As the community response to the police crackdown on men cruising for sex in Marie Curtis Park continues to unfold, I’ve been thinking about the past. It’s what I do; I’m a historian.
Back in the mid-1990s, I wrote a series of articles for Daily Xtra on the queer history of public sex in Toronto, including a piece about park sex. It details the long history of men having sex in the city’s parks — the oldest case I discussed dates back to 1913 — and the equally long history of the policing of sex in public.
Marie Curtis Park has its own history. Even the police know this, with one officer noting that “we’ve really got our work cut out for us. This has been something that has been so ingrained in the area for decades.”
When it comes to policing and public sex, it’s the same as it ever was. Or is it?
I detect some subtle but significant shifts in the way police are framing their practices in “Project Marie.” In particular, I’m struck by how the police are at pains to point out this is not about “sexual orientation,” to use their phrase. As the spokesperson for Toronto police put it, “I don’t think this has anything to do with the sexual orientation of those involved.” Rather, she says it’s a “type of behaviour that is not welcome in our public spaces.” Another officer said, “I want to make it very clear that the purpose of this project is not to target any one specific orientation or anything like that.”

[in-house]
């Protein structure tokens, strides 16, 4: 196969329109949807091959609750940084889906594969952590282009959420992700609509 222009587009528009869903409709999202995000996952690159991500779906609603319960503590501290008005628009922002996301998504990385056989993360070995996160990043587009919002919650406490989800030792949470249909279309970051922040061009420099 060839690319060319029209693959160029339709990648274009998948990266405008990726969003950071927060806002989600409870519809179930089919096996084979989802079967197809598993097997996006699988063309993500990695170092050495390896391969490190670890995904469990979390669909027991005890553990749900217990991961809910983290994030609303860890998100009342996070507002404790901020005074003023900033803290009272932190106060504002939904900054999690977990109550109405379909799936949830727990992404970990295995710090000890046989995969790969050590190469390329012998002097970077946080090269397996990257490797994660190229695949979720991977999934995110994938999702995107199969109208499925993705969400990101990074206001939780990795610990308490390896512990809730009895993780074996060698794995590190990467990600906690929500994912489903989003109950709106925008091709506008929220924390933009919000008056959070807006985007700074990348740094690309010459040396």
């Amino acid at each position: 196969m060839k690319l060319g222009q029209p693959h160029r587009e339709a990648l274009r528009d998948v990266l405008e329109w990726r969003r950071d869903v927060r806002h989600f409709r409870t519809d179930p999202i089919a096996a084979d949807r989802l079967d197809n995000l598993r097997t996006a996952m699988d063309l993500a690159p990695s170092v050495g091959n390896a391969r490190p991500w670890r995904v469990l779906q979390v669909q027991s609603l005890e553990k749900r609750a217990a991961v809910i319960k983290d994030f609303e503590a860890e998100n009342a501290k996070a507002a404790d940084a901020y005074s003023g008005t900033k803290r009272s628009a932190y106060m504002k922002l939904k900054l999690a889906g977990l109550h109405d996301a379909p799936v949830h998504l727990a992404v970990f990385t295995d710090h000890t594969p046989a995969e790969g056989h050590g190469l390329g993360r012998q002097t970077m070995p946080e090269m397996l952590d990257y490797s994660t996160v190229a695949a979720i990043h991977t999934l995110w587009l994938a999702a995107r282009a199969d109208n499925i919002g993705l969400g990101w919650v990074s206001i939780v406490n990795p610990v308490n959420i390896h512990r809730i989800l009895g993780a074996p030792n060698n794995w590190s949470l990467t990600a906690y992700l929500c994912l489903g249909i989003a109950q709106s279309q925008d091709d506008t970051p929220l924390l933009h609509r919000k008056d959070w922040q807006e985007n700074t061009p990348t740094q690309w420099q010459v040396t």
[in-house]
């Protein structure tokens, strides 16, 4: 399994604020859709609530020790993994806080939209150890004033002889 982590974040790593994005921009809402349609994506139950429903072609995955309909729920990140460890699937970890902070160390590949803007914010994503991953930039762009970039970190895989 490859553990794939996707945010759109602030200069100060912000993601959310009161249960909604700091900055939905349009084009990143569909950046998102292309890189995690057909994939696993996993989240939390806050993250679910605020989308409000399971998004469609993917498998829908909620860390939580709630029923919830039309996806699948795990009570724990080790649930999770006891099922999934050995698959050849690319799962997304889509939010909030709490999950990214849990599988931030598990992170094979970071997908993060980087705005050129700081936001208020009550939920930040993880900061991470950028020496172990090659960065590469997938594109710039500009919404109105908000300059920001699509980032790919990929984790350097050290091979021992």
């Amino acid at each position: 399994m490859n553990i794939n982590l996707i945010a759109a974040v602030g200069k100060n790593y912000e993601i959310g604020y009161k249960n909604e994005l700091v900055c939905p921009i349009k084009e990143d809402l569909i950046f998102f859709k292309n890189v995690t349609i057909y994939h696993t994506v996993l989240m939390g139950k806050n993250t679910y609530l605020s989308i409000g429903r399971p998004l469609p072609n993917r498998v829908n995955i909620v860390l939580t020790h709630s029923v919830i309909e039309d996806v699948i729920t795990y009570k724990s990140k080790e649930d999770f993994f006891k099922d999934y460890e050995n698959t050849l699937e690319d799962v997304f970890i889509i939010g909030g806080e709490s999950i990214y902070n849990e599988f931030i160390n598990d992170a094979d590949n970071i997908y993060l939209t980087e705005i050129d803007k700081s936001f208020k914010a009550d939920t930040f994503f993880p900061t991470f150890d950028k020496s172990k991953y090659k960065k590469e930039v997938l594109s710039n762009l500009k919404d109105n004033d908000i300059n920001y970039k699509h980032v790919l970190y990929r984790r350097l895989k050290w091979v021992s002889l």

In a certain way, the police are right. Men who cruise parks for sex, then and now, have a range of erotic identifications, not all of them gay. But I’m fairly certain the police aren’t offering a primer on the non-identitarian notion of MSM, or “men who have sex with men.” Rather, the police are anxious to reassure us this is not about sexual orientation in order to avoid accusations of homophobia and harassment.
According to police, it’s about “lewd behaviour” and “sexual activity in public,” irrespective of the erotic preferences of those engaged in such activities. Activists have countered that this is a smokescreen designed to obscure “an old-school queer-catching crackdown.” This is undoubtedly true, but if our analysis stops here, I worry we may be missing something important.
As the police shift the conversation from sexual orientation or identity to behaviour and activity, we are at risk of being out-maneuvered, for our movements and communities remain based on identity. Historically, queer identity and community have been cornerstones of our resistance. Activists responding to Project Marie have been quick to make the historical parallels to the 1981 bathhouse raids and the Pussy Palace raid of 2000.
Many of the men arrested in 1981 did not identify as gay but the bathhouses were so identified, so it made perfect sense to pitch it as a police attack on the queer community as a whole. This was tremendously successful as the pushback against the police mobilized thousands, including many who’d never stepped foot in a bathhouse.
Steven Maynard lives in Kingston, where he teaches the history of sexuality at Queen’s University.